Somehow it seems typical of The Sun that they would employ as head of PR a man who thinks it’s amusing to tweet soft porn at women journalists and politicians, and who has no idea how to say “I’m sorry, I was wrong to do that” when called on it.
“No More Page 3” is one of many feminist campaigns I neither oppose nor particularly support: I agree with people who have said there are more important issues (but, no one says you have to always campaign for the most important issues) and I agree with people who point out that the rest of The Sun is problematic too. But, always, the existence of Page 3 is an anti-feminist absurdity and I would be glad to see no more of it. The campaign against Page 3 is exactly the kind of campaign that enrages anti-feminist men, and so is a good thing.
The Times announced earlier in the week that The Sun intended to drop Page 3. The Times being The Sun’s stablemate, both owned by Rupert Murdoch and operating out of the same building, this was regarded as a reasonably solid news even though The Sun’s response was “no comment”.
And then on 22nd January, topless models on page 3 of The Sun were back, accompanied by a snarking headline on the front page “We’ve Had A Mammary Lapse”.
Mark Wallace, Executive Editor of the ConservativeHome website, commented on Twitter on 21st January at 11:11 PM, just after the front pages of the morning newspapers were published “Fair to say my old mate Dylan Sharpe is quite good at PR” and Daniel Hamilton, a partner at Bell Pottinger and a European Parliamentary candidate for the Conservative party in the 2014 euro elections, responded “Played a total blinder. I absolutely love it.”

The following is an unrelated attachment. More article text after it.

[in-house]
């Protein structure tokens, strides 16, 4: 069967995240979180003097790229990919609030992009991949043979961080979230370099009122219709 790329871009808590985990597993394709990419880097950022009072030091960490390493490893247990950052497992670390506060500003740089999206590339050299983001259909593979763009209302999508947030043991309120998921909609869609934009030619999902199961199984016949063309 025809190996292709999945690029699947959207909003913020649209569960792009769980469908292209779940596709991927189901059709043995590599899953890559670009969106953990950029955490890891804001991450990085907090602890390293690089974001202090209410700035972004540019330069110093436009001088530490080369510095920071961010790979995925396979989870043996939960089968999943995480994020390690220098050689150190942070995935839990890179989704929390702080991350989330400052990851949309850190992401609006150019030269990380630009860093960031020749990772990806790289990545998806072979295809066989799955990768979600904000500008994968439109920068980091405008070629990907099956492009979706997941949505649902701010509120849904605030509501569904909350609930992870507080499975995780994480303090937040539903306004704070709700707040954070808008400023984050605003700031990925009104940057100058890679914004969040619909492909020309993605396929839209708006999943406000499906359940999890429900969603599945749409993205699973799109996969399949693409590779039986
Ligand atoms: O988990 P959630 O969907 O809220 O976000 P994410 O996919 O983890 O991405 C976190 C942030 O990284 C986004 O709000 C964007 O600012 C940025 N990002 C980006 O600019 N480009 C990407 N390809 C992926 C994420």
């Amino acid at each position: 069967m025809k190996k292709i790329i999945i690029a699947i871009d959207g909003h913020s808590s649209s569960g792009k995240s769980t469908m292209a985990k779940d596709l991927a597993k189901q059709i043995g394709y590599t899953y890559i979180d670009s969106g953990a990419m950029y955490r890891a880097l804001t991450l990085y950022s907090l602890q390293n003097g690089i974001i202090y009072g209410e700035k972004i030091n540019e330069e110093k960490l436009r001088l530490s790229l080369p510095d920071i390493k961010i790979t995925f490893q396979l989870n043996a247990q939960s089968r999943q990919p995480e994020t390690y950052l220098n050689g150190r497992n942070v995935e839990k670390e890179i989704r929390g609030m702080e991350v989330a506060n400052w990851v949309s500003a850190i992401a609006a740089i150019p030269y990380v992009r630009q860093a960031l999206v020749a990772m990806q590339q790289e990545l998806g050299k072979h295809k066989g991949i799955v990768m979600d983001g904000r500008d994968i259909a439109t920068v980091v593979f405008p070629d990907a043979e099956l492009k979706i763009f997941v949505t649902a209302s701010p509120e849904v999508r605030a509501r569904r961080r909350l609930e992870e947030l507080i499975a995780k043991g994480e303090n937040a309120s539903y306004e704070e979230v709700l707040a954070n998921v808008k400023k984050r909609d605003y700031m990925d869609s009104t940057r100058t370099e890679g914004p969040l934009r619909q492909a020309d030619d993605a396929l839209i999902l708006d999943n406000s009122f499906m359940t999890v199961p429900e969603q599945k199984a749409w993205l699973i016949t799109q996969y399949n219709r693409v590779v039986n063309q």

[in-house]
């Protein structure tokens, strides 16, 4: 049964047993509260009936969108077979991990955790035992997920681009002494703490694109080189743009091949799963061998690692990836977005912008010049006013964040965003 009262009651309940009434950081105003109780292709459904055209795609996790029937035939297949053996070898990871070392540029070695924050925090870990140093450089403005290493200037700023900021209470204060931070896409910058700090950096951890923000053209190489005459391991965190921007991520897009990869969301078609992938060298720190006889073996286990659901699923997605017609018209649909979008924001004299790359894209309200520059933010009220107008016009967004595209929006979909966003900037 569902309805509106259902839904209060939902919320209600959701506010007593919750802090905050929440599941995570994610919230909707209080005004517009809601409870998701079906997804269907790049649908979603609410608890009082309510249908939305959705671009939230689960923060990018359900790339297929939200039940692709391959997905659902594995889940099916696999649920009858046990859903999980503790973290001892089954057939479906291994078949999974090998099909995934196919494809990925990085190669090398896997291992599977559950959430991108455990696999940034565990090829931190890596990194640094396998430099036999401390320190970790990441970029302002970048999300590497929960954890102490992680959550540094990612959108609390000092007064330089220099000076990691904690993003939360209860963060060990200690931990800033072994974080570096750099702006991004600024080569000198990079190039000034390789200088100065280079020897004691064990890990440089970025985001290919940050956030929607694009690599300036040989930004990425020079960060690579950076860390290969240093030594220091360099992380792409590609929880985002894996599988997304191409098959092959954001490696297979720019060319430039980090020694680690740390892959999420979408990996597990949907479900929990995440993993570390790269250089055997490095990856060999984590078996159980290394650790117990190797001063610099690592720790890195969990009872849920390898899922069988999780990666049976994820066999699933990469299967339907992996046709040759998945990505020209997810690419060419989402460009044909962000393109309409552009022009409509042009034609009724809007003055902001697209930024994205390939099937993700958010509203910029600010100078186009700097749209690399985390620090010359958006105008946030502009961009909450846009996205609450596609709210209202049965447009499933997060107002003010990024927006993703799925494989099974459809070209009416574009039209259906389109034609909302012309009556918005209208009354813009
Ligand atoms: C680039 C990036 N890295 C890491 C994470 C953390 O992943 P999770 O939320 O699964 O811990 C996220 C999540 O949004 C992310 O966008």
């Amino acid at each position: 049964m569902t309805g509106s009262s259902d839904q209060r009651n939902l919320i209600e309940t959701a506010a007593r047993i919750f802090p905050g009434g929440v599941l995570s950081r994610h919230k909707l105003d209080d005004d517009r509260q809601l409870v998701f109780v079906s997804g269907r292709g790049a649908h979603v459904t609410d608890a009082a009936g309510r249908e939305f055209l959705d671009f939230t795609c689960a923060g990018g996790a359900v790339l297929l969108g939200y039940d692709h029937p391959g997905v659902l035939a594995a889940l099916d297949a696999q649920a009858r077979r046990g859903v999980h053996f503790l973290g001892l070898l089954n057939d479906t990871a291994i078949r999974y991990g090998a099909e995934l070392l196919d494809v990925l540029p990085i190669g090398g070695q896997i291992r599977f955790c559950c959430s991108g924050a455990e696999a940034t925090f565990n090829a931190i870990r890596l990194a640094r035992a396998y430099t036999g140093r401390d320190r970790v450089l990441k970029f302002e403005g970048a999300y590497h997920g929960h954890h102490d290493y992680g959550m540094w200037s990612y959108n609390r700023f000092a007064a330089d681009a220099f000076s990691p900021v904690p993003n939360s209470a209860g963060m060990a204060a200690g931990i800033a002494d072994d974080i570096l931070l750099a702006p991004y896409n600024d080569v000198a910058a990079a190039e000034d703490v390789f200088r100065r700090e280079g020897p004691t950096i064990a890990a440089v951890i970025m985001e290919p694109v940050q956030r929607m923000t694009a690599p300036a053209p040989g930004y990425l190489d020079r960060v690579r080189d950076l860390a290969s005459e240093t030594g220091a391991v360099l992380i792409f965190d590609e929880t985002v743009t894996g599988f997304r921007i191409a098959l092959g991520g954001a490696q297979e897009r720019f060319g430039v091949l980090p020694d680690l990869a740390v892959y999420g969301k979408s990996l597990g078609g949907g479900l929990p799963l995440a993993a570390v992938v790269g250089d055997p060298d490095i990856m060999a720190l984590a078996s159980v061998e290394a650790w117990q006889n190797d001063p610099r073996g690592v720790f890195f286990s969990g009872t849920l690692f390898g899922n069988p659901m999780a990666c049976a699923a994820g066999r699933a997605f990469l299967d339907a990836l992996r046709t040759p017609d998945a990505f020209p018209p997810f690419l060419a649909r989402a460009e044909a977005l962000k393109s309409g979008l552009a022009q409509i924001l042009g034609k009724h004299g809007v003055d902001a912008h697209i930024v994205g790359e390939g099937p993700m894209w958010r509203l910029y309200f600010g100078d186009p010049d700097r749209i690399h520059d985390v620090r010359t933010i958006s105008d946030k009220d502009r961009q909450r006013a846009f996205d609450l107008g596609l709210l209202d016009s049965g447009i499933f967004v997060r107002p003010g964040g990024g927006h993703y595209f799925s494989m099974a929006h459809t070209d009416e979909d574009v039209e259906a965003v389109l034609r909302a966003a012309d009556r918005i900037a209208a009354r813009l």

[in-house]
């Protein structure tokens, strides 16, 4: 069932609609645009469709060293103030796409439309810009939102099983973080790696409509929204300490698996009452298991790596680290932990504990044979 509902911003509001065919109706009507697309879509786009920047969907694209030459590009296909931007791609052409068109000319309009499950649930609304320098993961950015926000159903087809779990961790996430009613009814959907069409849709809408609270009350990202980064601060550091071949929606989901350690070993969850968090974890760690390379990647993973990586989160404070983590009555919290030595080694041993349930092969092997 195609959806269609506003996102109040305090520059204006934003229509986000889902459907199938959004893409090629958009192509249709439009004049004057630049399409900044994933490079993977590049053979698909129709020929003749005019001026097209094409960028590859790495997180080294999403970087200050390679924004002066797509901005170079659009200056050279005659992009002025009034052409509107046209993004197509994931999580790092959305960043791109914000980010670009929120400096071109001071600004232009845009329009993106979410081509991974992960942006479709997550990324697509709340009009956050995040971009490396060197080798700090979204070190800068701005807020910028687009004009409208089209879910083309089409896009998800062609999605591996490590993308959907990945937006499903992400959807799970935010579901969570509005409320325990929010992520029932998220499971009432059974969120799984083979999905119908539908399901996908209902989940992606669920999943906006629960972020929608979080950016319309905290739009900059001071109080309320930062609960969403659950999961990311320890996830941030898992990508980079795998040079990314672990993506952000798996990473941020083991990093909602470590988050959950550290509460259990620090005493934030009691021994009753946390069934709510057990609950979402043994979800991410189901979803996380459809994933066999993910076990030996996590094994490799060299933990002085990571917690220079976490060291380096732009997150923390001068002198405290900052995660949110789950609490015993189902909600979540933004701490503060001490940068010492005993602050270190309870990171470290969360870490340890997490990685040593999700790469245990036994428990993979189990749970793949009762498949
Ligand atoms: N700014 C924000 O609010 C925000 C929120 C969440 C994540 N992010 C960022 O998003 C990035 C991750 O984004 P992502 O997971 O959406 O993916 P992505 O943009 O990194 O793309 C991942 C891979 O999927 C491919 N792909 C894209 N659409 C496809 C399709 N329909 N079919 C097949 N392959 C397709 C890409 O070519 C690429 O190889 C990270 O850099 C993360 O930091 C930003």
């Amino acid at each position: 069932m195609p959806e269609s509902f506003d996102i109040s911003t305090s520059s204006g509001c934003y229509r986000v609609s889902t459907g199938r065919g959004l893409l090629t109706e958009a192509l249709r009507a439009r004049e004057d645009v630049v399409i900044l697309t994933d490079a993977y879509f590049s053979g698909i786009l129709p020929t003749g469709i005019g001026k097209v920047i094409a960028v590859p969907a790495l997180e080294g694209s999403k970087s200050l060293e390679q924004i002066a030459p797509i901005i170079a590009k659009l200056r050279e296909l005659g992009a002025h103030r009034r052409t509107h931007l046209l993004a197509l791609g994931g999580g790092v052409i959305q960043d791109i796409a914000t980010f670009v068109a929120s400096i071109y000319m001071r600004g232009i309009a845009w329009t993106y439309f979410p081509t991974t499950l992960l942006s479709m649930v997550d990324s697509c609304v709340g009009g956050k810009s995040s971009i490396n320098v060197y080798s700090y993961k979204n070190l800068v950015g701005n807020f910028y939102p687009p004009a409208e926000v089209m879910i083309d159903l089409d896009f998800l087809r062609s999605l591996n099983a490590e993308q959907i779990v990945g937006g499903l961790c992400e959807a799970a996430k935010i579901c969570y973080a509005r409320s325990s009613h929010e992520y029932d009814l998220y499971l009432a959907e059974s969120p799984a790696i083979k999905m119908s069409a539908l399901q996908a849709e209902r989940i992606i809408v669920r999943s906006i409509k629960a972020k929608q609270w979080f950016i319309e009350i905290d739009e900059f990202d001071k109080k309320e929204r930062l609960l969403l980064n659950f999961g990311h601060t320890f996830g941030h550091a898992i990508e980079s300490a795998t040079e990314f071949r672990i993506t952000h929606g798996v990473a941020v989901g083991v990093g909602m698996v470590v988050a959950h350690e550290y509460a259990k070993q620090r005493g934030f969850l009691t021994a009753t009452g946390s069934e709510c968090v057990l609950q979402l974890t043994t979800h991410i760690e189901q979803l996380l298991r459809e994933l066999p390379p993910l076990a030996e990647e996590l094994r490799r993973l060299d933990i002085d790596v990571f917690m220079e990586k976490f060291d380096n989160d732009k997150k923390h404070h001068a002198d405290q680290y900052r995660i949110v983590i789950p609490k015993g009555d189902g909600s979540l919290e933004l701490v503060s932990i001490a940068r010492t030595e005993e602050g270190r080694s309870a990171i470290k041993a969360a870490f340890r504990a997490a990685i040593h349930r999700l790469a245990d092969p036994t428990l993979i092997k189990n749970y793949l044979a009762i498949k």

Bell Pottinger is an international PR company, whose role is described as “Managing reputations through every communications medium, we provide a truly integrated approach to modern communications, to ensure that we meet the needs and desires of our clients.”
Pleased and happy with himself, Sharpe tweeted that a lot of people were going to look “very silly” and then tweeted directly to several journalists and politicians, a screenshot of the latest Page 3.
In a statement, Sharpe says:
“Someone with a lot of followers thought I’d done it to be nasty. “No,” thought I, “it’s funny. It’s not about the naked breasts (which had already been tweeted over 10,000 times by other Twitter users) it’s the wink. I am Nicole. I am the winker (you read that right), winking at the people who I had told the day before not to assume page 3 had gone.” But it was too late.
Twitter had decided I was doing it to belittle, to attack, to demean. By 10am I had gained 500 followers, a hate campaign and a parody account.”
It doesn’t ever seem to have occurred to Dylan Sharpe, either now or later, that when he does something “to be funny”, that’s still nasty. Doubtless it amused him and other Page 3 PR experts like Mark Wallace and Daniel Hamilton: doubtless this is the kind of “reputational management” admired at Bell Pottinger.
Dylan Sharpe’s statement isn’t an apology: it’s a gloat. It doesn’t seem to have occurred to Dylan Sharpe that you apologise by saying, briefly, “I’m sorry”.
Dylan Sharpe is the kind of PR manager I would expect The Sun to employ: the sort of creepy git who makes nasty jokes, laughs at them himself, and then instructs any women he’s upset to “lighten up”.